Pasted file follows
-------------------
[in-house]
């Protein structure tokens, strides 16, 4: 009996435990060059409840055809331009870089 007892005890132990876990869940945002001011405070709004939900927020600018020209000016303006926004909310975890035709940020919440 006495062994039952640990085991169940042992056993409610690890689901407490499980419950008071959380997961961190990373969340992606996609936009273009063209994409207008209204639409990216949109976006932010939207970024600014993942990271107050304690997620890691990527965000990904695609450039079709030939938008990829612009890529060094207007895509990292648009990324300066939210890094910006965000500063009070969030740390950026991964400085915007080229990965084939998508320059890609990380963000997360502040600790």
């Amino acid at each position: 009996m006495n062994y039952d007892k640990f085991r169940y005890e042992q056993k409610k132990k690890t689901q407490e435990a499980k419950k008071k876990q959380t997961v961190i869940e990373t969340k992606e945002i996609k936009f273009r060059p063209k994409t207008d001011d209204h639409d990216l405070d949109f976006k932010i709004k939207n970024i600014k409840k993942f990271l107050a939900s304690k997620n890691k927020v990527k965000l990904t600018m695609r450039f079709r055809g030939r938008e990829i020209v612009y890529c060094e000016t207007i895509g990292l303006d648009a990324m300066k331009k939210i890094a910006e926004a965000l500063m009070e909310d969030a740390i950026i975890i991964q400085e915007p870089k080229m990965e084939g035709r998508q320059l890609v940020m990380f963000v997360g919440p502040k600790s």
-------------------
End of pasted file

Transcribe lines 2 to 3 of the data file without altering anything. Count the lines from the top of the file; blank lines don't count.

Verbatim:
């Protein structure tokens, strides 16, 4: 009996435990060059409840055809331009870089 007892005890132990876990869940945002001011405070709004939900927020600018020209000016303006926004909310975890035709940020919440 006495062994039952640990085991169940042992056993409610690890689901407490499980419950008071959380997961961190990373969340992606996609936009273009063209994409207008209204639409990216949109976006932010939207970024600014993942990271107050304690997620890691990527965000990904695609450039079709030939938008990829612009890529060094207007895509990292648009990324300066939210890094910006965000500063009070969030740390950026991964400085915007080229990965084939998508320059890609990380963000997360502040600790």
């Amino acid at each position: 009996m006495n062994y039952d007892k640990f085991r169940y005890e042992q056993k409610k132990k690890t689901q407490e435990a499980k419950k008071k876990q959380t997961v961190i869940e990373t969340k992606e945002i996609k936009f273009r060059p063209k994409t207008d001011d209204h639409d990216l405070d949109f976006k932010i709004k939207n970024i600014k409840k993942f990271l107050a939900s304690k997620n890691k927020v990527k965000l990904t600018m695609r450039f079709r055809g030939r938008e990829i020209v612009y890529c060094e000016t207007i895509g990292l303006d648009a990324m300066k331009k939210i890094a910006e926004a965000l500063m009070e909310d969030a740390i950026i975890i991964q400085e915007p870089k080229m990965e084939g035709r998508q320059l890609v940020m990380f963000v997360g919440p502040k600790s």